Although the frescoes and nearly all the statues were destroyed, the altar had been partially protected by a wall. Thanks to the skill and artistry of stone restorers and sculptors, some 2,000 stone fragments were refitted in the process of reconstructing the delicate statuary that surrounded and soared above the altar.

Burger unfurls a poster of how the altar will look when completely restored. It is the most breathtakingly beautiful altar I have ever seen. One can also see the Silbermann organ where Bach and Wagner played. The organ is being rebuilt to match the original, looking to the day when the Frauenkirche will again resound with the rich tones of baroque music.

The reconstruction, to be completed in 2004, incorporates many stones salvaged in the rubble. Walking through the structure, I could see the differences in color between old and new stones, demonstrating the enormous effort of restorers in making the Frauenkirche a reminder of the terrible destruction of Dresden. The sight of the old stones may also provide a thread of continuity to Dresden families whose ancestors were a living part of the Frauenkirche. Burger expressed special appreciation to the 'Women of the Ruins,' a group of women who dedicated their time to carefully picking up the sculpted stones and cleaning them.

Burger’s daunting commission is to rebuild the Frauenkirche authentically, without using modern techniques. What is very helpful, he says, is that the Frauenkirche is well documented in paintings and drawings from the 18th and 19th centuries, and by photographs up through the 1943 restoration.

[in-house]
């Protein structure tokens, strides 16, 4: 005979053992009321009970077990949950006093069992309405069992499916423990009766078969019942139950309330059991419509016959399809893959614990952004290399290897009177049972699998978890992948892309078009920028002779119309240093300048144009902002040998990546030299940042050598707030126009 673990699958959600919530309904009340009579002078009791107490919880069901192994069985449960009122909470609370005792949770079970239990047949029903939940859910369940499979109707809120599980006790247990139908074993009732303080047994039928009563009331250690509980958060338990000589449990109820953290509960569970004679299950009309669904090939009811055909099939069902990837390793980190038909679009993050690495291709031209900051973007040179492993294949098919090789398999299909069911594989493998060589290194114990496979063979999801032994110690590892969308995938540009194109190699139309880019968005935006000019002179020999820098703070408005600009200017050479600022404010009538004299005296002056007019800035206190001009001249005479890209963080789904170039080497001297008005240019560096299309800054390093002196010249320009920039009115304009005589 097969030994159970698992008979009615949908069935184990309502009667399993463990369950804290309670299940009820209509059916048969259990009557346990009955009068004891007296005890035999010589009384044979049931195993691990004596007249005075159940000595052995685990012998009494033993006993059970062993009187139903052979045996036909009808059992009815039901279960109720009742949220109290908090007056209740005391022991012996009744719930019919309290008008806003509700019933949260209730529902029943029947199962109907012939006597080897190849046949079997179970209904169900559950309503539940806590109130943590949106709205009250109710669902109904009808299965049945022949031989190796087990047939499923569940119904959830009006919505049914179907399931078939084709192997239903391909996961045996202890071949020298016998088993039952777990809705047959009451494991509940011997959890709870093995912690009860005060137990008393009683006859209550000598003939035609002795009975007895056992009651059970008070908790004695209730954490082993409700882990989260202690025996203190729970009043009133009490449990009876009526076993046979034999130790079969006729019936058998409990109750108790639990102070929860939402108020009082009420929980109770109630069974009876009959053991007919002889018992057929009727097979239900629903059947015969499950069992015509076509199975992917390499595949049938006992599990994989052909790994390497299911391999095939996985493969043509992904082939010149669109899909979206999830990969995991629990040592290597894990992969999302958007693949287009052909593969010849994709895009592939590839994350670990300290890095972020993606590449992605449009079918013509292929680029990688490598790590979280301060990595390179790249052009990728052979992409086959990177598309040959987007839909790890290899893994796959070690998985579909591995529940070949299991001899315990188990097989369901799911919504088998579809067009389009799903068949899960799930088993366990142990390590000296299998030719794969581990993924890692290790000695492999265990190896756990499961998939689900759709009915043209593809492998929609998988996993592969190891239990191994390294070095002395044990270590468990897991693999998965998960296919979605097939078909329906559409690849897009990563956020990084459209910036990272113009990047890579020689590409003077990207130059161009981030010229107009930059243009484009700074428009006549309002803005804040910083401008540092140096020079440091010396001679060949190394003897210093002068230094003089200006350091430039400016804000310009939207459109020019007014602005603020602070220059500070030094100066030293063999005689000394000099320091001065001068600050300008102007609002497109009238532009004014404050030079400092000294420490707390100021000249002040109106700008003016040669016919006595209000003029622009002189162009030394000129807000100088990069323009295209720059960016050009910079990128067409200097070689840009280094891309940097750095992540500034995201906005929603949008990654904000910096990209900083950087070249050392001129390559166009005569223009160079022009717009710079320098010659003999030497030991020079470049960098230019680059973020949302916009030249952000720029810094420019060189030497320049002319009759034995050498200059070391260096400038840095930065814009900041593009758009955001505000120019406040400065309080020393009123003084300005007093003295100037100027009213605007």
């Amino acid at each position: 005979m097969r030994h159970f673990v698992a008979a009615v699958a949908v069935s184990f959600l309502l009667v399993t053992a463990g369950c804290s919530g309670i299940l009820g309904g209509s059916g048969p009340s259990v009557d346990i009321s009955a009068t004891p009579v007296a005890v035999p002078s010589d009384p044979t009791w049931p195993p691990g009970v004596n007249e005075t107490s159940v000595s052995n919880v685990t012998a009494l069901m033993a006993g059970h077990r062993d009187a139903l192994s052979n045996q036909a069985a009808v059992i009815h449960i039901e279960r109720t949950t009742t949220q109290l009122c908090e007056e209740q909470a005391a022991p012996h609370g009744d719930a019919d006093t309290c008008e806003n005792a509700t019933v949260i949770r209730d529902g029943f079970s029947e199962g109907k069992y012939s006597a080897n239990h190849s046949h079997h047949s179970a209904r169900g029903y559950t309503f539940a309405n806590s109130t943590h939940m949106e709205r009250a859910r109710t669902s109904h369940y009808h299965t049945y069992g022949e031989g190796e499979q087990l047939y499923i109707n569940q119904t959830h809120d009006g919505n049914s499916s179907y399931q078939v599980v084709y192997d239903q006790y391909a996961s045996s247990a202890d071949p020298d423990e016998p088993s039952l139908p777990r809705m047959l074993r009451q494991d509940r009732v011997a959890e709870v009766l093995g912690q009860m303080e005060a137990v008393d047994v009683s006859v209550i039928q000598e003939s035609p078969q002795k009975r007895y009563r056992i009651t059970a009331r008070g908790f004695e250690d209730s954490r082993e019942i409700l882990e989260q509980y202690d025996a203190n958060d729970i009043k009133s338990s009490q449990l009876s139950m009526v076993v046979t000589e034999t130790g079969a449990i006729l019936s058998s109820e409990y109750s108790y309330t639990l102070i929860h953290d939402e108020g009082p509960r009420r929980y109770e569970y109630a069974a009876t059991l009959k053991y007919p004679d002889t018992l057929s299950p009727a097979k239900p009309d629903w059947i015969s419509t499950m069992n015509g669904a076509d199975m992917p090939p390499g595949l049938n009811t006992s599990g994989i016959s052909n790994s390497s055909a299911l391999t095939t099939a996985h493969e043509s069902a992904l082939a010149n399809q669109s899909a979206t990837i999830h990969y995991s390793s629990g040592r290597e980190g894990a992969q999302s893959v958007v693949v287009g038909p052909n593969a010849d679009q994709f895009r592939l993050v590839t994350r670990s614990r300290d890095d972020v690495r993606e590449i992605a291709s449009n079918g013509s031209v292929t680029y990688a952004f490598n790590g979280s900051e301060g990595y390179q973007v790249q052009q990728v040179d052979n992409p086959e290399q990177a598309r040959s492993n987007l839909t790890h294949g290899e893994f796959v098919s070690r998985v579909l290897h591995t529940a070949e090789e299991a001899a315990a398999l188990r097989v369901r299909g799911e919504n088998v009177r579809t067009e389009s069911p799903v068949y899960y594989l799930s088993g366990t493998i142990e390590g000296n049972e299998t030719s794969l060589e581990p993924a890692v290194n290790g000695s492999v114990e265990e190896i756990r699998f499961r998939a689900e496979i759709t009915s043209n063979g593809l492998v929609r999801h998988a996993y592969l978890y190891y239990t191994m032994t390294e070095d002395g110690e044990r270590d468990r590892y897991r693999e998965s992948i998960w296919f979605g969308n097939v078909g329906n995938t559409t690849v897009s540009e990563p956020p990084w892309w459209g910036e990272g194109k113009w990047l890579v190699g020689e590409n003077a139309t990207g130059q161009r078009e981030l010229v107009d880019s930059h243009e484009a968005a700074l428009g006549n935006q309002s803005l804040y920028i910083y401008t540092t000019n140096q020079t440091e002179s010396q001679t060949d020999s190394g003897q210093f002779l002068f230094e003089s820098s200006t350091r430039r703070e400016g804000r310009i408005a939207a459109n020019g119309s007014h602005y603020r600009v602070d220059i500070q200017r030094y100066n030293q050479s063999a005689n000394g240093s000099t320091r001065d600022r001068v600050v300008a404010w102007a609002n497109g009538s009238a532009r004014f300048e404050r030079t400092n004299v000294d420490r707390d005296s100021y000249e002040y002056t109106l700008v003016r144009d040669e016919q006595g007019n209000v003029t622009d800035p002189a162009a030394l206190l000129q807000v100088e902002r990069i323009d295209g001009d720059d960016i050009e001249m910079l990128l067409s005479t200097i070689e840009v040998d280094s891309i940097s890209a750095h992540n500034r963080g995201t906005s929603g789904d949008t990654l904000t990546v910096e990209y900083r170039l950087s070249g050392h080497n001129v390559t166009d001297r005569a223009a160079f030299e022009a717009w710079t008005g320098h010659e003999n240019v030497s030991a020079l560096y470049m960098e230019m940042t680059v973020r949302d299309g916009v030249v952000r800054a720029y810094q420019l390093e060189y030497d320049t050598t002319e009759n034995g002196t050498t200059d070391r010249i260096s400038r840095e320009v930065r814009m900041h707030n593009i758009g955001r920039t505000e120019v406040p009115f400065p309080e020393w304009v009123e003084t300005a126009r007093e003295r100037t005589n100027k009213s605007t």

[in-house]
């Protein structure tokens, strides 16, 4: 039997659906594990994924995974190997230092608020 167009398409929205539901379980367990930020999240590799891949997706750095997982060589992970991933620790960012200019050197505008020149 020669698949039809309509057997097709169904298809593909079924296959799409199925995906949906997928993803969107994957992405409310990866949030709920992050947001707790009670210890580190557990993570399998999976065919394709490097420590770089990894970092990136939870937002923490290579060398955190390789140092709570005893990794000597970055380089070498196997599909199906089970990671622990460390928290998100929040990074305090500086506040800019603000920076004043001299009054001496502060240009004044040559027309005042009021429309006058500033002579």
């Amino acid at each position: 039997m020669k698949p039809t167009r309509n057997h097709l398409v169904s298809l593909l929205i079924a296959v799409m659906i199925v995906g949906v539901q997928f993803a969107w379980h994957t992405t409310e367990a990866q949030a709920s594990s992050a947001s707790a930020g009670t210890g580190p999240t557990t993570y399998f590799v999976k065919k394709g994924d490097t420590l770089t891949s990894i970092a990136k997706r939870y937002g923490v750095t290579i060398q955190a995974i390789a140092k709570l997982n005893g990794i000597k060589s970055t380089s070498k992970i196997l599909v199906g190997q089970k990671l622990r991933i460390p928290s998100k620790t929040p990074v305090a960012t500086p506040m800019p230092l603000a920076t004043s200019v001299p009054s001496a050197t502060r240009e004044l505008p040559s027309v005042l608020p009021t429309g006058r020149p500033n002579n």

Reverend Volker Kress, leader of the Lutheran Church in Saxony, was born in Dresden. Despite his impressive title, he is a gracious, humble man who, at times, looks as though he has Dresden’s sad history etched in his face. Highly regarded by the people of Dresden, he lived through those terrible days of the bombing. Today, we talk only about the future and his vision for the Frauenkirche.

“I would like the Frauenkirche to serve the people in their search to find meaning in modern life. I am hoping it will bring spiritual significance into their lives. This will be a place where international visitors will be welcomed to attend services and concerts, or to just sit and meditate, pray to God, and become calm.”

Dr. Kress speaks of the importance of Dresden’s history as a center of great composers. “Music is a language without words; it can heal the soul. When we hear church music, it inspires us with images of perfection — heaven.”

In speaking about the process of healing, Dr. Kress says that long after war is over, the wounds remain and must be administered to. Though still in the fledgling stage, ideas abound about the Frauenkirche’s potential. One idea is to hold peace conferences and invite Nobel Peace laureates to speak here. 

“I have confidence that Reverend Fritz [Dr. Kress’ assistant] and his team will promote a vision of the Frauenkirche as a place inviting dialogue surrounding its message — one of peace, hope, and living together with love. The same message comes from the Coventry Cathedral in England and many other parts of Europe. As it lay in ruins, the Frauenkirche held the memory of the wounds people have inflicted on each other. Now its rebuilding reflects new life, people coming together, watching this great cathedral coming back to life again I see as a time for healing.”

The Frauenkirche’s inspirational light, beaming throughout the world and down through the generations, is a reflection of the light in the hearts of those who have been committed to this enormous undertaking from the very beginning. It holds great promise for Dresdeners, as well as visitors, who look up at the banner of healing and reconciliation and find great meaning there, and for all those who send donations to help each stone to find its niche again.